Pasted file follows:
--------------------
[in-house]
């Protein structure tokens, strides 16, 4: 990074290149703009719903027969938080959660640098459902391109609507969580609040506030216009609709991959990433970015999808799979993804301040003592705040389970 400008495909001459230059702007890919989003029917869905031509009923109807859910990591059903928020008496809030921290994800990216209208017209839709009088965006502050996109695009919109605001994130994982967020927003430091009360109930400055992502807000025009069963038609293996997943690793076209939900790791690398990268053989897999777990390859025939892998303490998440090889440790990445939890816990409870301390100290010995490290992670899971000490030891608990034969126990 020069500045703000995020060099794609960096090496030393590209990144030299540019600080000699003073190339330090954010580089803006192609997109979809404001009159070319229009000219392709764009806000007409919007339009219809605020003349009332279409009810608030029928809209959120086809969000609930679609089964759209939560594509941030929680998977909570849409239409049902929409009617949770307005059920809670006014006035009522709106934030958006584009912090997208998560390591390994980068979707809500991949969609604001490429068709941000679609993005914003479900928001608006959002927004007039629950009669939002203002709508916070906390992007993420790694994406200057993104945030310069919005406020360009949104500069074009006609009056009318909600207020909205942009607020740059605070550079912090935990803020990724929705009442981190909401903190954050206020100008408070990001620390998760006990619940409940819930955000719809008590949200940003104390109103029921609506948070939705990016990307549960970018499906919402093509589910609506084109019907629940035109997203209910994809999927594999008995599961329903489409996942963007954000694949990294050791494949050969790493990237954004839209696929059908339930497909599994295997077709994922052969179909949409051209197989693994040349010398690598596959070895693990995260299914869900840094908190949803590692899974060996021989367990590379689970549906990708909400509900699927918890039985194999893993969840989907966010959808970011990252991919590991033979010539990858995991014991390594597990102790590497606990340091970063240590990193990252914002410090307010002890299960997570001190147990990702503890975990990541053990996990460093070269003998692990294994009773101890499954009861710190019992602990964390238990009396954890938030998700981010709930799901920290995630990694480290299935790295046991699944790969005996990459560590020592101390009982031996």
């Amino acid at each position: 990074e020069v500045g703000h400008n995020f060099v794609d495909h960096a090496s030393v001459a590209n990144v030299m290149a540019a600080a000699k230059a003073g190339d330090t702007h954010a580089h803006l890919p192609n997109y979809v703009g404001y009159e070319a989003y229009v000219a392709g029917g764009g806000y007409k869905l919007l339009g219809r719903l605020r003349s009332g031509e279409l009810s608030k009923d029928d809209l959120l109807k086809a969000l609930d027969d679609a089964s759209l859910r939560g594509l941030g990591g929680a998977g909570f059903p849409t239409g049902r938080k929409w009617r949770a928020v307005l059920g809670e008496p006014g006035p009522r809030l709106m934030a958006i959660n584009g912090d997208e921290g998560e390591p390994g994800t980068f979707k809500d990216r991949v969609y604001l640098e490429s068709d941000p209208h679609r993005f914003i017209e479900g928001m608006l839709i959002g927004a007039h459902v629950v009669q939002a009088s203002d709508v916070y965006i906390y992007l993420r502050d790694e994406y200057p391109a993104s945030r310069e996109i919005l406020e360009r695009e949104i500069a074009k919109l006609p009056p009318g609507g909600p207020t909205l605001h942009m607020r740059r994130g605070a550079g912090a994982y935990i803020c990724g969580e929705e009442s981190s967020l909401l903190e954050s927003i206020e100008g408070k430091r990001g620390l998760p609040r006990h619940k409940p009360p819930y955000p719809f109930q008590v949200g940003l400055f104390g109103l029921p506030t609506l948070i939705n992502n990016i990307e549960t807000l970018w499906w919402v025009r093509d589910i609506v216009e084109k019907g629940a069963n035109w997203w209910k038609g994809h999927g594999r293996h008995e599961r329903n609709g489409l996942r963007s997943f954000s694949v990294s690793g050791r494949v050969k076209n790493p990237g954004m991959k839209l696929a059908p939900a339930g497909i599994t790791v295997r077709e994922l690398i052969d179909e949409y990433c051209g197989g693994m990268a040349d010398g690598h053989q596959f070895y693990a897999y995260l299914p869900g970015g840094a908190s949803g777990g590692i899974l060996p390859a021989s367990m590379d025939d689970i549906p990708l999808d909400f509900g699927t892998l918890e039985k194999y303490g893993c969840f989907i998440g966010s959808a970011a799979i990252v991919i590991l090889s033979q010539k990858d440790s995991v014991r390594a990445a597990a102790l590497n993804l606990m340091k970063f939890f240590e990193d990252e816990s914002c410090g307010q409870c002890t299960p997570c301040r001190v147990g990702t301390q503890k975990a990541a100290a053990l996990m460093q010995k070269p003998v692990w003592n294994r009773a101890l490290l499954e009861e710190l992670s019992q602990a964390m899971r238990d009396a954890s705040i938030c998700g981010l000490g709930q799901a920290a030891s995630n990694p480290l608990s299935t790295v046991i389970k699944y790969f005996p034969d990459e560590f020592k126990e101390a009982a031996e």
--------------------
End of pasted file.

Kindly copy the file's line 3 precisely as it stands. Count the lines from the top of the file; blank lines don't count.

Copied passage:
């Amino acid at each position: 990074e020069v500045g703000h400008n995020f060099v794609d495909h960096a090496s030393v001459a590209n990144v030299m290149a540019a600080a000699k230059a003073g190339d330090t702007h954010a580089h803006l890919p192609n997109y979809v703009g404001y009159e070319a989003y229009v000219a392709g029917g764009g806000y007409k869905l919007l339009g219809r719903l605020r003349s009332g031509e279409l009810s608030k009923d029928d809209l959120l109807k086809a969000l609930d027969d679609a089964s759209l859910r939560g594509l941030g990591g929680a998977g909570f059903p849409t239409g049902r938080k929409w009617r949770a928020v307005l059920g809670e008496p006014g006035p009522r809030l709106m934030a958006i959660n584009g912090d997208e921290g998560e390591p390994g994800t980068f979707k809500d990216r991949v969609y604001l640098e490429s068709d941000p209208h679609r993005f914003i017209e479900g928001m608006l839709i959002g927004a007039h459902v629950v009669q939002a009088s203002d709508v916070y965006i906390y992007l993420r502050d790694e994406y200057p391109a993104s945030r310069e996109i919005l406020e360009r695009e949104i500069a074009k919109l006609p009056p009318g609507g909600p207020t909205l605001h942009m607020r740059r994130g605070a550079g912090a994982y935990i803020c990724g969580e929705e009442s981190s967020l909401l903190e954050s927003i206020e100008g408070k430091r990001g620390l998760p609040r006990h619940k409940p009360p819930y955000p719809f109930q008590v949200g940003l400055f104390g109103l029921p506030t609506l948070i939705n992502n990016i990307e549960t807000l970018w499906w919402v025009r093509d589910i609506v216009e084109k019907g629940a069963n035109w997203w209910k038609g994809h999927g594999r293996h008995e599961r329903n609709g489409l996942r963007s997943f954000s694949v990294s690793g050791r494949v050969k076209n790493p990237g954004m991959k839209l696929a059908p939900a339930g497909i599994t790791v295997r077709e994922l690398i052969d179909e949409y990433c051209g197989g693994m990268a040349d010398g690598h053989q596959f070895y693990a897999y995260l299914p869900g970015g840094a908190s949803g777990g590692i899974l060996p390859a021989s367990m590379d025939d689970i549906p990708l999808d909400f509900g699927t892998l918890e039985k194999y303490g893993c969840f989907i998440g966010s959808a970011a799979i990252v991919i590991l090889s033979q010539k990858d440790s995991v014991r390594a990445a597990a102790l590497n993804l606990m340091k970063f939890f240590e990193d990252e816990s914002c410090g307010q409870c002890t299960p997570c301040r001190v147990g990702t301390q503890k975990a990541a100290a053990l996990m460093q010995k070269p003998v692990w003592n294994r009773a101890l490290l499954e009861e710190l992670s019992q602990a964390m899971r238990d009396a954890s705040i938030c998700g981010l000490g709930q799901a920290a030891s995630n990694p480290l608990s299935t790295v046991i389970k699944y790969f005996p034969d990459e560590f020592k126990e101390a009982a031996e």